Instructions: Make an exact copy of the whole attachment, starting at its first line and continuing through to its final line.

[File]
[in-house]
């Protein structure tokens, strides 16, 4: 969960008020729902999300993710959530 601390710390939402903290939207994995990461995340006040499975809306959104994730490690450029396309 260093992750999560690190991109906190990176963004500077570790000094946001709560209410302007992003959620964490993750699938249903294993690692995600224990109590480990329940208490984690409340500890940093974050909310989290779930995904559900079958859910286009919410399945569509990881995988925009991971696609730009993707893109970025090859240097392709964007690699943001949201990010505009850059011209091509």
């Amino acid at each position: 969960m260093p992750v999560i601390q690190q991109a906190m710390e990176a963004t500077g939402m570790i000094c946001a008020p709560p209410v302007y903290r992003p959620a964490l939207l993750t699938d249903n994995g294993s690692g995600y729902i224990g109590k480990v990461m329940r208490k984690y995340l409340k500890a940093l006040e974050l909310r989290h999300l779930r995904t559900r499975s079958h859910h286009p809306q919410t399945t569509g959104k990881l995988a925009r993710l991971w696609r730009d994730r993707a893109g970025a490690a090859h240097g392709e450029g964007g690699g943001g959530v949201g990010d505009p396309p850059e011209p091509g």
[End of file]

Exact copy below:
[in-house]
């Protein structure tokens, strides 16, 4: 969960008020729902999300993710959530 601390710390939402903290939207994995990461995340006040499975809306959104994730490690450029396309 260093992750999560690190991109906190990176963004500077570790000094946001709560209410302007992003959620964490993750699938249903294993690692995600224990109590480990329940208490984690409340500890940093974050909310989290779930995904559900079958859910286009919410399945569509990881995988925009991971696609730009993707893109970025090859240097392709964007690699943001949201990010505009850059011209091509």
């Amino acid at each position: 969960m260093p992750v999560i601390q690190q991109a906190m710390e990176a963004t500077g939402m570790i000094c946001a008020p709560p209410v302007y903290r992003p959620a964490l939207l993750t699938d249903n994995g294993s690692g995600y729902i224990g109590k480990v990461m329940r208490k984690y995340l409340k500890a940093l006040e974050l909310r989290h999300l779930r995904t559900r499975s079958h859910h286009p809306q919410t399945t569509g959104k990881l995988a925009r993710l991971w696609r730009d994730r993707a893109g970025a490690a090859h240097g392709e450029g964007g690699g943001g959530v949201g990010d505009p396309p850059e011209p091509g």